The American West at Risk: Science, Myths, and Politics of Land Abuse and Recovery

By Howard G. Wilshire; Jane E. Nielson et al. | Go to book overview

10
Garbage of the Golden West

It is folly to keep trying to throw this stuff away, because there is no
“away
.”

Jim Hightower, There’s Nothing in the Middle of the Road but Yellow
Stripes and Dead Armadillos

In May 1970, Look magazine ran an International Paper Company advertisement, “The Story of the Disposable Environment,” which envisioned a time when “the entire environment in which [we] live” would be discarded. “Colorful and sturdy” nursery furniture “will cost so little, you’ll throw it away when [your child] outgrows it,” the ad enthused, adding for the socially conscious, “experimental lowbudget housing developments of this kind are already being tested.” International Paper never addressed where the disposable housing, furniture, and hospital gowns, or the toxic chemicals used for processing raw materials and manufacturing products—or the fossil fuel emissions—would end up. More than 30 years later, we live with the consequences of that vision, which has transmuted the real environment that we depend on into a nightmarish one, dominated by colossal and increasingly hazardous wastes.

For nearly all of human history and prehistory, people dropped their wastes where they lived, expecting the discards would largely disappear. When wastes were relatively minor and all natural materials, many of them did disappear through “natural attenuation”—the diluting or neutralizing effects of natural processes. But even after tens of thousands of years, many items in ancient garbage remain recognizable, and poking through prehistoric dumps can reveal significant details about long-gone people and their ways of life.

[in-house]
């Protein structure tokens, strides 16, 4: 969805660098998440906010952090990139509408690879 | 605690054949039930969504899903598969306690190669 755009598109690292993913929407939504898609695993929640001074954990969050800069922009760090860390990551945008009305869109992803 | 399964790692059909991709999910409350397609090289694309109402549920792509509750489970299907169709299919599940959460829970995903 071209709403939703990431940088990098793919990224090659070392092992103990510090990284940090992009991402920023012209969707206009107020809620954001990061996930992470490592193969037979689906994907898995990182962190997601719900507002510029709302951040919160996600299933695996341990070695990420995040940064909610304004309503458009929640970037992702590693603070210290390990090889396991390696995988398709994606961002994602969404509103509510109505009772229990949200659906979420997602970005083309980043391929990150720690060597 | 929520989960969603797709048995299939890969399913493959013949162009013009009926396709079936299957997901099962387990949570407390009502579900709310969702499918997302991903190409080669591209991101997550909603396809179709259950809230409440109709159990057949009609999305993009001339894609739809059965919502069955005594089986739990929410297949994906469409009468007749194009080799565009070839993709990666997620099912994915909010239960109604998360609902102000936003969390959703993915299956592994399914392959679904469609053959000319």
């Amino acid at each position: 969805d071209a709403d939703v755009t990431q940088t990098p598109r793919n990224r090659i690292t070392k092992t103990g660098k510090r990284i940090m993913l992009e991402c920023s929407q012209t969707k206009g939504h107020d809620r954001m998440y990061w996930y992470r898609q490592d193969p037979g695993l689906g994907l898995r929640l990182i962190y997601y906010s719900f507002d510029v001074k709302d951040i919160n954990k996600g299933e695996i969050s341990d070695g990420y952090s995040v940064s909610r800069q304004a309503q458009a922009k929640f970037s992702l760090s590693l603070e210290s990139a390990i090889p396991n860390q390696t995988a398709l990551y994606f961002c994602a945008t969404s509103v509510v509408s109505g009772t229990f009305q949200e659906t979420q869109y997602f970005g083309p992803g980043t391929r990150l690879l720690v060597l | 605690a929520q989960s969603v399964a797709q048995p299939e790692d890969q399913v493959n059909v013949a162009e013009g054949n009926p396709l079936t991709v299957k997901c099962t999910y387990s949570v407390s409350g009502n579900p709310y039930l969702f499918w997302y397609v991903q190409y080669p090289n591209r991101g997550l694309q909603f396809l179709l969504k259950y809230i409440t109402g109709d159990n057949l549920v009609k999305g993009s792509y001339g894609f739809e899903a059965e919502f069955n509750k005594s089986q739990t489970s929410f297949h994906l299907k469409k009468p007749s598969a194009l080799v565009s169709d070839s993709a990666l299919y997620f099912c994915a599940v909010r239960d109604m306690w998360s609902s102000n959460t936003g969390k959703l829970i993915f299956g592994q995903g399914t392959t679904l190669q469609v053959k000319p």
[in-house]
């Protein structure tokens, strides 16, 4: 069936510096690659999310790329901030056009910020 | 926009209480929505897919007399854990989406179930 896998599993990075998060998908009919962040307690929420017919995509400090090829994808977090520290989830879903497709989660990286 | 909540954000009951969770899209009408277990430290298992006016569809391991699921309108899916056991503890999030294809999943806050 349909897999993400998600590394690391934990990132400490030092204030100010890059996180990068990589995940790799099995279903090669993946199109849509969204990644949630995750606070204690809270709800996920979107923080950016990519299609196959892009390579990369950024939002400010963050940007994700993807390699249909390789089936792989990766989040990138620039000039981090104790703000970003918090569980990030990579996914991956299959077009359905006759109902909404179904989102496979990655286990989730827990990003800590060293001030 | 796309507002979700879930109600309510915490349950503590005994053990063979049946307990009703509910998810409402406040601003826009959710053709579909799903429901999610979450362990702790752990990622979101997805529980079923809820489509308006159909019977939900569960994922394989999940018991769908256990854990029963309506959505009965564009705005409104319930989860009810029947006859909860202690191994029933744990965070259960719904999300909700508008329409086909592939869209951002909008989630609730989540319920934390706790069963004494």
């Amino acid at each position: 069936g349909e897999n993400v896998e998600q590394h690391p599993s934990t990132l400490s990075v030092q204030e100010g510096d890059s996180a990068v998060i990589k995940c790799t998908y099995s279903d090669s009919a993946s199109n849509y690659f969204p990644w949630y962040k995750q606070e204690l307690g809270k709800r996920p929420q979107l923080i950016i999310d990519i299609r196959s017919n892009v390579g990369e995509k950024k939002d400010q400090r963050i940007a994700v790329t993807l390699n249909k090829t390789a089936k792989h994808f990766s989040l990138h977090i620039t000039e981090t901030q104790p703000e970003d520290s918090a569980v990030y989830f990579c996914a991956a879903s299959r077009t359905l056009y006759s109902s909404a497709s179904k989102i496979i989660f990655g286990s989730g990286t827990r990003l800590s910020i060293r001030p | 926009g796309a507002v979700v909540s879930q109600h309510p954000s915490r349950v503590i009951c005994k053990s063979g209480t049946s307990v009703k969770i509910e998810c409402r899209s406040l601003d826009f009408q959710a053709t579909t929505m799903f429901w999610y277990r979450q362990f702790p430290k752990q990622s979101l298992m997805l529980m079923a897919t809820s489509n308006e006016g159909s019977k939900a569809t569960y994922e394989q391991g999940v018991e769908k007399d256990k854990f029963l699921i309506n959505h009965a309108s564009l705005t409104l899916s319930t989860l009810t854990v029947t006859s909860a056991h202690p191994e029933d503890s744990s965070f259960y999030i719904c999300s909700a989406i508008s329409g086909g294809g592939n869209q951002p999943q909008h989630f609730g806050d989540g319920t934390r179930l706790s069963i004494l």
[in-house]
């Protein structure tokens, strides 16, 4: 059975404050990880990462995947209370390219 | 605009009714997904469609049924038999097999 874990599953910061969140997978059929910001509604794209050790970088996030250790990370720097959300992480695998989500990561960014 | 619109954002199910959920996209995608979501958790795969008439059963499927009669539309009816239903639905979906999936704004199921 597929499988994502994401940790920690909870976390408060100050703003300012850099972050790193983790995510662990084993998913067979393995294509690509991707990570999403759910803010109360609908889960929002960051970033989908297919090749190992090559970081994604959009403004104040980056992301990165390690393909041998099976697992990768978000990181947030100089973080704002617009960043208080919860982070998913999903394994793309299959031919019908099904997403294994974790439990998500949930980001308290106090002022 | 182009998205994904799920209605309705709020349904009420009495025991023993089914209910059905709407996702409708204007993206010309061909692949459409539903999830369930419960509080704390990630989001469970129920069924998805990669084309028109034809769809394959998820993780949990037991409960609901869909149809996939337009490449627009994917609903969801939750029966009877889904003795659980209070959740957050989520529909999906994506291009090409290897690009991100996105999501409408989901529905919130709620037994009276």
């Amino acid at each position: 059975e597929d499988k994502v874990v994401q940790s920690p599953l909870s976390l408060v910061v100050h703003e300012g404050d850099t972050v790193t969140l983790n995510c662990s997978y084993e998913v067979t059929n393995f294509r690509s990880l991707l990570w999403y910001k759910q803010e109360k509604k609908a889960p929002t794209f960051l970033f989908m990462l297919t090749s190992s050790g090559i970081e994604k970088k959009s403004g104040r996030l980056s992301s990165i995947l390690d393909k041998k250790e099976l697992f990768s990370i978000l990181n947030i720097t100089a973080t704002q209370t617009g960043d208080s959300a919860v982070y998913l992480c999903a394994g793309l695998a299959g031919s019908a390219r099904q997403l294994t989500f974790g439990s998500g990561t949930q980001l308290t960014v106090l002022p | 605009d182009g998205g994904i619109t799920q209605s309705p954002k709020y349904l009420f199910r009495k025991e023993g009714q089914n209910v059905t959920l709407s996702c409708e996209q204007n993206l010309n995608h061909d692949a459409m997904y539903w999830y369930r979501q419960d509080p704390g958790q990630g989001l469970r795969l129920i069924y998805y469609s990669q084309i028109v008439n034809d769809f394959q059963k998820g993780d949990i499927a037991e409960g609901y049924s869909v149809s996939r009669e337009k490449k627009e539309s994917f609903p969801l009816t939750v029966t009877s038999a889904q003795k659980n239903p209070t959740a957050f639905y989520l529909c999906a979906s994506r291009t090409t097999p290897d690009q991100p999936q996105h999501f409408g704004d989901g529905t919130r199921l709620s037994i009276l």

History shows that soils and waters have limited capacities for processing even natural wastes. Garrett Hardin underscored these lessons in his 1968 essay “The Tragedy of the Commons.” From Roman urbs urbii (cities) to nineteenth-century industrial complexes, the refuse dumped in and around larger population centers issued foul odors and helped spread diseases. Public health concerns eventually forced towns and cities to provide sewers, “sanitary” dumps, water treatment, and more recently, sewage treatment. Nowadays, however, our sewers and dumps receive a sizable proportion of synthetic chemicals with unknown properties as

-255-

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